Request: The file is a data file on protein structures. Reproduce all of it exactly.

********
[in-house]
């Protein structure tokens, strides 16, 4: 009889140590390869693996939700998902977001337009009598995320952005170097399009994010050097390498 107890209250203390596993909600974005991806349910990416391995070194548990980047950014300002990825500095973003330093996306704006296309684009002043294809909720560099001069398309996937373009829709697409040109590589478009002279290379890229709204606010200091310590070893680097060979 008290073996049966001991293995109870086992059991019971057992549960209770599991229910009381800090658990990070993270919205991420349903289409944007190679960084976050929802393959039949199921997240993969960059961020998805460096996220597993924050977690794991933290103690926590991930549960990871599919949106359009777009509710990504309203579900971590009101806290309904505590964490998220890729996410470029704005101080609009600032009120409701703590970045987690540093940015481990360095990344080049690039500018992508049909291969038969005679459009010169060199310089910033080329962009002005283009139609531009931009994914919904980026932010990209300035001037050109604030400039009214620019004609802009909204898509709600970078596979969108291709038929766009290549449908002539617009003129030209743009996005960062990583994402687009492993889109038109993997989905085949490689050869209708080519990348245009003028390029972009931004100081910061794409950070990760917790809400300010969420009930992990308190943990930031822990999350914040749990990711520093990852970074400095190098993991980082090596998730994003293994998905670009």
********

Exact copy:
[in-house]
């Protein structure tokens, strides 16, 4: 009889140590390869693996939700998902977001337009009598995320952005170097399009994010050097390498 107890209250203390596993909600974005991806349910990416391995070194548990980047950014300002990825500095973003330093996306704006296309684009002043294809909720560099001069398309996937373009829709697409040109590589478009002279290379890229709204606010200091310590070893680097060979 008290073996049966001991293995109870086992059991019971057992549960209770599991229910009381800090658990990070993270919205991420349903289409944007190679960084976050929802393959039949199921997240993969960059961020998805460096996220597993924050977690794991933290103690926590991930549960990871599919949106359009777009509710990504309203579900971590009101806290309904505590964490998220890729996410470029704005101080609009600032009120409701703590970045987690540093940015481990360095990344080049690039500018992508049909291969038969005679459009010169060199310089910033080329962009002005283009139609531009931009994914919904980026932010990209300035001037050109604030400039009214620019004609802009909204898509709600970078596979969108291709038929766009290549449908002539617009003129030209743009996005960062990583994402687009492993889109038109993997989905085949490689050869209708080519990348245009003028390029972009931004100081910061794409950070990760917790809400300010969420009930992990308190943990930031822990999350914040749990990711520093990852970074400095190098993991980082090596998730994003293994998905670009």